It all sounds simple. A group of characters sitting round a table, planning away. Nothing to it. You wonder what all the fuss is about. But it is when you have got everything scheduled, that the trouble starts. Programmes have a way of not conforming. There are so many elements involved, so many factors which cannot be assessed or calculated accurately. So much that can go wrong. Producing programmes is a creative process, in spite of what some of those unkind critics say, and the creative process doesn’t take kindly to timetables. Scripts need to be re-written and plans re-drawn. Directors change their minds. The leading lady, having adored the script all the way through outside rehearsals, takes a turn against it, and demands changes or she’ll call her agent – and we all know what that means. Cameras break down, fuses blow and microphones go dead. Then there are what might be called Acts of God, though why the deity should be blamed for some of the things that go wrong, is beyond me.
These things are funny in the telling, and make good canteen gossip, but they can be, and often are, serious. Of course it is true that last minute changes of mind and heart are due all too frequently to bad planning, indecision, laziness or plain stupidity. But it is also true that they are often the product of many anxious hours of worry 2 and thought by talented, dedicated people who will spend sleepless nights single-mindedly trying to improve a programme. It is these latter changes that may save a show, or turn an average one into a great success They are the ones we have to try to legislate for.
Then there are the extra programmes, often ‘crash’ outside broadcasts and special feature productions from Studio 9. As a matter of fact, there is one each of these programmes being organised as I write this, on a Sunday morning. I have had one ‘phone call and doubtless there will be several more from people who are certainly not having a day of rest.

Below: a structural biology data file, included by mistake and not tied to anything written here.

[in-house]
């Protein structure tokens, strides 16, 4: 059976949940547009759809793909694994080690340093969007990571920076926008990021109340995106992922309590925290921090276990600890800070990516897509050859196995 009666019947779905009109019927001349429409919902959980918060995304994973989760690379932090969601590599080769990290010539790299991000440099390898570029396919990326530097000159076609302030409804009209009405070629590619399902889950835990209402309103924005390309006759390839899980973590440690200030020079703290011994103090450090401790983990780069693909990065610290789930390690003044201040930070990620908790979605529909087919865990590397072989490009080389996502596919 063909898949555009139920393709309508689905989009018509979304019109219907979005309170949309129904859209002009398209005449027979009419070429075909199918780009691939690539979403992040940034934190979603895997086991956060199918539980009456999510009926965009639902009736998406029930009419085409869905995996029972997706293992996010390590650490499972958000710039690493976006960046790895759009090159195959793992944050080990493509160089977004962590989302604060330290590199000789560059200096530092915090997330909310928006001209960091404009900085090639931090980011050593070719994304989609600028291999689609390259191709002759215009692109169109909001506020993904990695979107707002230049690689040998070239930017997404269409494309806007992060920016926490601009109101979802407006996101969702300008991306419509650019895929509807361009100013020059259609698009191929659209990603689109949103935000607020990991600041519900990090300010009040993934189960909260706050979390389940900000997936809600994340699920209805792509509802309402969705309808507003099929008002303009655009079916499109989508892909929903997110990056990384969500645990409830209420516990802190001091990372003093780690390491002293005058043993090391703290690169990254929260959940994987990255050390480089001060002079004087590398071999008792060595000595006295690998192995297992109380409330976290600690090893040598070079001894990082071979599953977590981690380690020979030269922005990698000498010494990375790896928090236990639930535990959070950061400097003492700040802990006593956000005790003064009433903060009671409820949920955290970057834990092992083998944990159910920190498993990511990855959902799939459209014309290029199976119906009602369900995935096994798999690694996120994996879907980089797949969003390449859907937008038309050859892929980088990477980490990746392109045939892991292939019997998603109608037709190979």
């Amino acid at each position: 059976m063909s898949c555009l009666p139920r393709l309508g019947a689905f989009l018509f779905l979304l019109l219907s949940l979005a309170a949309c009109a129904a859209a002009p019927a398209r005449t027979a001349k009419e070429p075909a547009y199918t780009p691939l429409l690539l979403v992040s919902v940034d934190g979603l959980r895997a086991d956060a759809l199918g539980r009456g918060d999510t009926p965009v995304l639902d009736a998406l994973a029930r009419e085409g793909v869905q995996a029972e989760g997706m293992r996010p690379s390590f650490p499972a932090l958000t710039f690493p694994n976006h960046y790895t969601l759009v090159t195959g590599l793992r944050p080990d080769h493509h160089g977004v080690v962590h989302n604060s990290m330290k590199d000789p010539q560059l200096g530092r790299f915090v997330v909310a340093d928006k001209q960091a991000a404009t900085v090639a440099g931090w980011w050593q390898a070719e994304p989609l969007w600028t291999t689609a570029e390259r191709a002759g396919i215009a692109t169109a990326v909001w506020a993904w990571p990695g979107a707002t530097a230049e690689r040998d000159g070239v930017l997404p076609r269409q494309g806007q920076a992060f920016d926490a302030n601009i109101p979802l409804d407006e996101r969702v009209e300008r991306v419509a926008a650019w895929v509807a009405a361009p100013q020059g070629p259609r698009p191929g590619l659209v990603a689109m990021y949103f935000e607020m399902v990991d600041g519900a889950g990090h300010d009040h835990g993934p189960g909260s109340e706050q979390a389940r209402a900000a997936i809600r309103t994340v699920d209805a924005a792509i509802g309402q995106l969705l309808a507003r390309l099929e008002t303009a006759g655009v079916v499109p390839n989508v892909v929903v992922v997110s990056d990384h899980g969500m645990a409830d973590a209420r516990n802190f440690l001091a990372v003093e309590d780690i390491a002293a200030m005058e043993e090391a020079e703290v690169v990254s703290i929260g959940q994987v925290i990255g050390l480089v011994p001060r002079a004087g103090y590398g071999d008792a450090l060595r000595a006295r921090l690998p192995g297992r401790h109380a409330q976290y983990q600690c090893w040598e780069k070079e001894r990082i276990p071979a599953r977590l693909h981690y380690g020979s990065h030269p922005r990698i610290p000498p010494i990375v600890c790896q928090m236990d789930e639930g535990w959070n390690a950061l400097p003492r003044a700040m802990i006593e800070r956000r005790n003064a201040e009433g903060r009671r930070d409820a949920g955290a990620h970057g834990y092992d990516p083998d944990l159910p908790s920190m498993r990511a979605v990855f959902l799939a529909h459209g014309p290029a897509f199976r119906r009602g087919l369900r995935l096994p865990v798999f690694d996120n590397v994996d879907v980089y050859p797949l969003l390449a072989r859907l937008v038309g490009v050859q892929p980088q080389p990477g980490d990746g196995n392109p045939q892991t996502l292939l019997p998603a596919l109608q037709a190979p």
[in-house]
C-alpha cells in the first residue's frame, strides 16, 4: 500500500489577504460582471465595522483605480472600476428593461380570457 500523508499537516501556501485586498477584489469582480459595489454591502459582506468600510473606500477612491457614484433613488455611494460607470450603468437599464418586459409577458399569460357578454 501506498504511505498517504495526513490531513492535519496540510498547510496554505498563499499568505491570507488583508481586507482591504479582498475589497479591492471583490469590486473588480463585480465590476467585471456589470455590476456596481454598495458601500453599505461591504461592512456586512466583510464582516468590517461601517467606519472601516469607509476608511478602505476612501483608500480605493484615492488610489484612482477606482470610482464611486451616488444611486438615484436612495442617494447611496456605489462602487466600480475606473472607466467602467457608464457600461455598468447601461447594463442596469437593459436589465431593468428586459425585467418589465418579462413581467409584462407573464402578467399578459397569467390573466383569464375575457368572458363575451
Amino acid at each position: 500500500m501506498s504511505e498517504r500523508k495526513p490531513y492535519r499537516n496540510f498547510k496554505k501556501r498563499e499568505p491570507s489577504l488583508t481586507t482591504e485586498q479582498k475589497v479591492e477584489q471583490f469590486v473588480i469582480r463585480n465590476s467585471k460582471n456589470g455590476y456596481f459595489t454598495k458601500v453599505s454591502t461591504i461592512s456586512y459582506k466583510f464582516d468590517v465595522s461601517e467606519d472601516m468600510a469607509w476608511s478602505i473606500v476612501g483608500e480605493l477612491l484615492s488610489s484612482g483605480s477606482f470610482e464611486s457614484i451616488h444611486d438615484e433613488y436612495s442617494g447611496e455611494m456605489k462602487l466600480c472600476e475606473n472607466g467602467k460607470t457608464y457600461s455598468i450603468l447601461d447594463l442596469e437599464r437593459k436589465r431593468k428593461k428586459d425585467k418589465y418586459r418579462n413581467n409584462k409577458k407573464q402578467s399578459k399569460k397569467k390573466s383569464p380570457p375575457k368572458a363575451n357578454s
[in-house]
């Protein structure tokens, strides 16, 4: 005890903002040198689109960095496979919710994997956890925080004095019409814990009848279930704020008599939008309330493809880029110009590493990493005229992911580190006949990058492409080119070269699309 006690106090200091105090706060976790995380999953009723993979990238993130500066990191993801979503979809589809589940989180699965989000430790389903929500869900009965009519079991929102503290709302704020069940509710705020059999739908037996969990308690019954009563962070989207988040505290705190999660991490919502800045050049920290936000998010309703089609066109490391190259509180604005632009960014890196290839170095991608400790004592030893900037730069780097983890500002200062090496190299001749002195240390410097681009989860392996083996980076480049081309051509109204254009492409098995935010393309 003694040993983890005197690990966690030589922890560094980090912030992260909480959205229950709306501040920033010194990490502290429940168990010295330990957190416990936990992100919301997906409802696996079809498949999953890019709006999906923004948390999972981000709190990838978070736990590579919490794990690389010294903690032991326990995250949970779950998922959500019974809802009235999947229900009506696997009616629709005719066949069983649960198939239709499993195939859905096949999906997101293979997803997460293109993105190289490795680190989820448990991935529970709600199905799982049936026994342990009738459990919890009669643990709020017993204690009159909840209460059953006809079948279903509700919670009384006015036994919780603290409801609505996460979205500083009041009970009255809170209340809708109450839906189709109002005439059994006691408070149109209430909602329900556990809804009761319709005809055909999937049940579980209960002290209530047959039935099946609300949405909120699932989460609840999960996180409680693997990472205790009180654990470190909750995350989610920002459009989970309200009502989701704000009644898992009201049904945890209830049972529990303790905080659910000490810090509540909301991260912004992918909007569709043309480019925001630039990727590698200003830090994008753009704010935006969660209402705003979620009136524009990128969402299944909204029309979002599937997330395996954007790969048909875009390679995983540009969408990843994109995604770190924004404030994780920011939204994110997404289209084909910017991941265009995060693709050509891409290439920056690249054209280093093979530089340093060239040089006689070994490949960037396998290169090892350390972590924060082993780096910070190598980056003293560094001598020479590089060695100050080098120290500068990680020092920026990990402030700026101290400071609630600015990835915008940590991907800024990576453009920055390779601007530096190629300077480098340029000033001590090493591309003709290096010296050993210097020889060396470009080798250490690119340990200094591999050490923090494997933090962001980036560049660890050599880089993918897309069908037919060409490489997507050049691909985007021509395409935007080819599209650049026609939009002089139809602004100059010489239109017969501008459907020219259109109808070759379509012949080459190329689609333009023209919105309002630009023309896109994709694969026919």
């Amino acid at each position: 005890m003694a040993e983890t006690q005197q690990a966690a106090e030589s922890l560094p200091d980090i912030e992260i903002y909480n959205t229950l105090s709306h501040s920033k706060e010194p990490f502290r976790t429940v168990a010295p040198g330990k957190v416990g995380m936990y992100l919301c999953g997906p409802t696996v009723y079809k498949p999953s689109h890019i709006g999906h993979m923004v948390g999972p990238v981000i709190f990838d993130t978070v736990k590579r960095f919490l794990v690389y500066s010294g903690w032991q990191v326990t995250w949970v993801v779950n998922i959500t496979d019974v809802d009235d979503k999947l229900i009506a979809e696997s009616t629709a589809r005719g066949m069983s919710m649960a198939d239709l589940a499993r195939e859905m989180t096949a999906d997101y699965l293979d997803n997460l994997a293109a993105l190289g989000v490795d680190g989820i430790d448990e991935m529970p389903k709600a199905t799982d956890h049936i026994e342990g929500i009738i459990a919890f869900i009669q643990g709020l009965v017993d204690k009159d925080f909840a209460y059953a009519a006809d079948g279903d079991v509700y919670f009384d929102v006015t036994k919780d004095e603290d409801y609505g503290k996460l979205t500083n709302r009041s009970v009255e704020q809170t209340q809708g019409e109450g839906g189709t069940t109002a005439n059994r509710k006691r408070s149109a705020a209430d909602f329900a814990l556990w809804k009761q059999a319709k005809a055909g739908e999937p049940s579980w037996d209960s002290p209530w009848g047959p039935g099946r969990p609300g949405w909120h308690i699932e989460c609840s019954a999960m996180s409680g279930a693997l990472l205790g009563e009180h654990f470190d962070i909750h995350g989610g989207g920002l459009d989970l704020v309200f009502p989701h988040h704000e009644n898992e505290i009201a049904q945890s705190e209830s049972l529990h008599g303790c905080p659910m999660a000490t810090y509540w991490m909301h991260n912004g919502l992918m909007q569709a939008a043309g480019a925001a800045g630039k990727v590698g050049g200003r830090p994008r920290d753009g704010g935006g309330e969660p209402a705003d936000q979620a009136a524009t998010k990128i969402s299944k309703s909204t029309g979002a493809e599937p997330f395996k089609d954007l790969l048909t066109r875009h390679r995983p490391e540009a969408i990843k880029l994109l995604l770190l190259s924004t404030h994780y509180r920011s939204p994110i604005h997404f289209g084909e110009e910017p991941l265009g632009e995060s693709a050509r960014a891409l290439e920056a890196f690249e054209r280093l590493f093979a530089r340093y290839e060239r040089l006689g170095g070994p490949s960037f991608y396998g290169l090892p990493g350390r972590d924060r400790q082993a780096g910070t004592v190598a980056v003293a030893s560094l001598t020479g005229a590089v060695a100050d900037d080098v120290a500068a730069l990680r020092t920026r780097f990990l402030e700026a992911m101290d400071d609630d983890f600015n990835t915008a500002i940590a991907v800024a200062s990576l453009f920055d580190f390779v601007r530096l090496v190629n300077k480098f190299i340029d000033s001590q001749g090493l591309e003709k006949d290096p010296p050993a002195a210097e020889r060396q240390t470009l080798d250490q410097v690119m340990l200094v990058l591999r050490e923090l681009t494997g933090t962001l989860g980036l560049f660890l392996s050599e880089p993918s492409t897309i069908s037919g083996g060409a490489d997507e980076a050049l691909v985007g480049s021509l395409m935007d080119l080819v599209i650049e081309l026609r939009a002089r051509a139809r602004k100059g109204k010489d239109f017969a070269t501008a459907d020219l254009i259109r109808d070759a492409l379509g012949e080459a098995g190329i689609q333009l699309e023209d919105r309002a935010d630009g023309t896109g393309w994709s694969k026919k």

These special programmes, many of them on the great issues of the day, are enormously important to us. On our ability to do them, willingly and well, rests to a large extent our right to be called a responsible broadcasting organisation.
There are so many things one would like to do. So many people one would like to help. A director comes to me for a fourth boom. I see his point, but he can only have it at the expense of another programme. Someone else wants an extra two hours camera rehearsal. He makes out a good case, but it will mean unscheduled overtime or the rescheduling of the programme due to follow the next day in the same studio. Can this be done and, if so, will it be justified? One works out the permutations, establishes priorities and tries to do what is possible in the best interests of the programmes themselves.
You see what I mean by the art of the possible. It is endlessly fascinating of course. And certainly no exact science. Thank heavens.
Drawings by Ron Sandford